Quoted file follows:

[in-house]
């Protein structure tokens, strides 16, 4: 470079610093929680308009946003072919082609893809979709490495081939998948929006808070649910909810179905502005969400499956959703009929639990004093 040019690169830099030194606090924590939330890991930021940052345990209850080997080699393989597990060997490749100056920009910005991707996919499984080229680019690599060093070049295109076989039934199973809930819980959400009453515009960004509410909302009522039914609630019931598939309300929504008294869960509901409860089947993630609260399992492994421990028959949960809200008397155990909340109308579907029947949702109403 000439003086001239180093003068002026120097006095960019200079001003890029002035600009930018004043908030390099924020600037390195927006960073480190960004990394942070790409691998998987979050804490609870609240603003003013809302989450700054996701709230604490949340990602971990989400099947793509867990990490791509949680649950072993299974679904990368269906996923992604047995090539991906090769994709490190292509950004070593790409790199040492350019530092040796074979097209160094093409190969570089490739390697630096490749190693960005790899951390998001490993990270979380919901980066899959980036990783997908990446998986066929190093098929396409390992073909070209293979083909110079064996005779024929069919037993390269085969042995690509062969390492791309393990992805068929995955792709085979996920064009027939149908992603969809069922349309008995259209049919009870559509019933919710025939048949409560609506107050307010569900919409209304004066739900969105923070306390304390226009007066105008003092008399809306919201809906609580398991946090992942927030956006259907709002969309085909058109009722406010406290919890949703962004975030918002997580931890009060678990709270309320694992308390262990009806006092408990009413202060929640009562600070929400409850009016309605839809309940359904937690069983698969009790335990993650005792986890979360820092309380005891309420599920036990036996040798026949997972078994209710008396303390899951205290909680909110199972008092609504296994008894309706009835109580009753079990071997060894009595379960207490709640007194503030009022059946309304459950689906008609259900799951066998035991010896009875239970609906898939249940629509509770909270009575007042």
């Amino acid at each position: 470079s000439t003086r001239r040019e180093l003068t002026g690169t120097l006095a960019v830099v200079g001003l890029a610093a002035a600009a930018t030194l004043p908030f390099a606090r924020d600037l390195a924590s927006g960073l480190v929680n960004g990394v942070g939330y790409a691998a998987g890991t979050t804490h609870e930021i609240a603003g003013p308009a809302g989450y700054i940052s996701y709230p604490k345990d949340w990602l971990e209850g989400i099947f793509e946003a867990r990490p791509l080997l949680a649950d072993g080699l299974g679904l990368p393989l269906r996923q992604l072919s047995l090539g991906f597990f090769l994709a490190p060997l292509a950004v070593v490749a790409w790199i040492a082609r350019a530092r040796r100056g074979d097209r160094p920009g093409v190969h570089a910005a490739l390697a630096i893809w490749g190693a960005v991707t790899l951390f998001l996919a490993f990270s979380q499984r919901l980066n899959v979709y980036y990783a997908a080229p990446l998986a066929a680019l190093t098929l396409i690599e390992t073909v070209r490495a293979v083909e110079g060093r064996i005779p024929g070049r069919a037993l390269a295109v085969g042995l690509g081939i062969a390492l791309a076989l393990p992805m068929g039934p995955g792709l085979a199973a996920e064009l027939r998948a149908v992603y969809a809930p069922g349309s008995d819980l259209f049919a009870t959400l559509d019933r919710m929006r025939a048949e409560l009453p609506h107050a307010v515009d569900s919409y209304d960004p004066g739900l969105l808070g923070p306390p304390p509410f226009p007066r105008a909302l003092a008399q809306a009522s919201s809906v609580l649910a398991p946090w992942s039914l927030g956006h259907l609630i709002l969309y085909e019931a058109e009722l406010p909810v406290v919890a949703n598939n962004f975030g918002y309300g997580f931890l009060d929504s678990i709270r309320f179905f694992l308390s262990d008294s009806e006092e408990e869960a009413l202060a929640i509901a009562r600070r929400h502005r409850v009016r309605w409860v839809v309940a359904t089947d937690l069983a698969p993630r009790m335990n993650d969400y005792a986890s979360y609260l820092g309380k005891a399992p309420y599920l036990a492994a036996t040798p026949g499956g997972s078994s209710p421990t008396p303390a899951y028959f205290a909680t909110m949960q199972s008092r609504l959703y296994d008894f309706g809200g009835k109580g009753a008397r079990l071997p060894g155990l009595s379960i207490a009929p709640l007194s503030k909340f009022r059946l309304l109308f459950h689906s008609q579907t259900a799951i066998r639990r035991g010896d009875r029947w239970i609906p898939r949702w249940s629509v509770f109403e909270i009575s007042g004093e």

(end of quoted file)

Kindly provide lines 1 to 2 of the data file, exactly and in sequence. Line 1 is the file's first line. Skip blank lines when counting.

[in-house]
């Protein structure tokens, strides 16, 4: 470079610093929680308009946003072919082609893809979709490495081939998948929006808070649910909810179905502005969400499956959703009929639990004093 040019690169830099030194606090924590939330890991930021940052345990209850080997080699393989597990060997490749100056920009910005991707996919499984080229680019690599060093070049295109076989039934199973809930819980959400009453515009960004509410909302009522039914609630019931598939309300929504008294869960509901409860089947993630609260399992492994421990028959949960809200008397155990909340109308579907029947949702109403 000439003086001239180093003068002026120097006095960019200079001003890029002035600009930018004043908030390099924020600037390195927006960073480190960004990394942070790409691998998987979050804490609870609240603003003013809302989450700054996701709230604490949340990602971990989400099947793509867990990490791509949680649950072993299974679904990368269906996923992604047995090539991906090769994709490190292509950004070593790409790199040492350019530092040796074979097209160094093409190969570089490739390697630096490749190693960005790899951390998001490993990270979380919901980066899959980036990783997908990446998986066929190093098929396409390992073909070209293979083909110079064996005779024929069919037993390269085969042995690509062969390492791309393990992805068929995955792709085979996920064009027939149908992603969809069922349309008995259209049919009870559509019933919710025939048949409560609506107050307010569900919409209304004066739900969105923070306390304390226009007066105008003092008399809306919201809906609580398991946090992942927030956006259907709002969309085909058109009722406010406290919890949703962004975030918002997580931890009060678990709270309320694992308390262990009806006092408990009413202060929640009562600070929400409850009016309605839809309940359904937690069983698969009790335990993650005792986890979360820092309380005891309420599920036990036996040798026949997972078994209710008396303390899951205290909680909110199972008092609504296994008894309706009835109580009753079990071997060894009595379960207490709640007194503030009022059946309304459950689906008609259900799951066998035991010896009875239970609906898939249940629509509770909270009575007042």